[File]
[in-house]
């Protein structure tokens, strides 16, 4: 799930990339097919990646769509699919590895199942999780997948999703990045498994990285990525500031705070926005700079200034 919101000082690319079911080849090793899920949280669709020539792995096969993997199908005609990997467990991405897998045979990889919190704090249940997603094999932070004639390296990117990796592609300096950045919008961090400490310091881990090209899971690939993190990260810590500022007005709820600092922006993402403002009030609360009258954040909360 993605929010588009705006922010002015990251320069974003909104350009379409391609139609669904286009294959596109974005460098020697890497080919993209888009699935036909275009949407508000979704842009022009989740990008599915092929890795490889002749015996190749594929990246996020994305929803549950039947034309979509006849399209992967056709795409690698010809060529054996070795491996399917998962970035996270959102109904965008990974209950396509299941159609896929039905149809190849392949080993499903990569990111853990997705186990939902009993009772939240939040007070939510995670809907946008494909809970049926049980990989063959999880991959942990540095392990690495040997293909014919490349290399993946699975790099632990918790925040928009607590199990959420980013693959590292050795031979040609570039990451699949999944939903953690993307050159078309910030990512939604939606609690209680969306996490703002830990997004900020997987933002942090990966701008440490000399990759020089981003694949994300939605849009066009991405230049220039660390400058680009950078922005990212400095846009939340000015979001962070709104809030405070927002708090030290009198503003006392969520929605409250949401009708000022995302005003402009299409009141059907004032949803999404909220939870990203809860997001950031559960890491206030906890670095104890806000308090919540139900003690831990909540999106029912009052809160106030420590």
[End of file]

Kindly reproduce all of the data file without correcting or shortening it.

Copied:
[in-house]
């Protein structure tokens, strides 16, 4: 799930990339097919990646769509699919590895199942999780997948999703990045498994990285990525500031705070926005700079200034 919101000082690319079911080849090793899920949280669709020539792995096969993997199908005609990997467990991405897998045979990889919190704090249940997603094999932070004639390296990117990796592609300096950045919008961090400490310091881990090209899971690939993190990260810590500022007005709820600092922006993402403002009030609360009258954040909360 993605929010588009705006922010002015990251320069974003909104350009379409391609139609669904286009294959596109974005460098020697890497080919993209888009699935036909275009949407508000979704842009022009989740990008599915092929890795490889002749015996190749594929990246996020994305929803549950039947034309979509006849399209992967056709795409690698010809060529054996070795491996399917998962970035996270959102109904965008990974209950396509299941159609896929039905149809190849392949080993499903990569990111853990997705186990939902009993009772939240939040007070939510995670809907946008494909809970049926049980990989063959999880991959942990540095392990690495040997293909014919490349290399993946699975790099632990918790925040928009607590199990959420980013693959590292050795031979040609570039990451699949999944939903953690993307050159078309910030990512939604939606609690209680969306996490703002830990997004900020997987933002942090990966701008440490000399990759020089981003694949994300939605849009066009991405230049220039660390400058680009950078922005990212400095846009939340000015979001962070709104809030405070927002708090030290009198503003006392969520929605409250949401009708000022995302005003402009299409009141059907004032949803999404909220939870990203809860997001950031559960890491206030906890670095104890806000308090919540139900003690831990909540999106029912009052809160106030420590």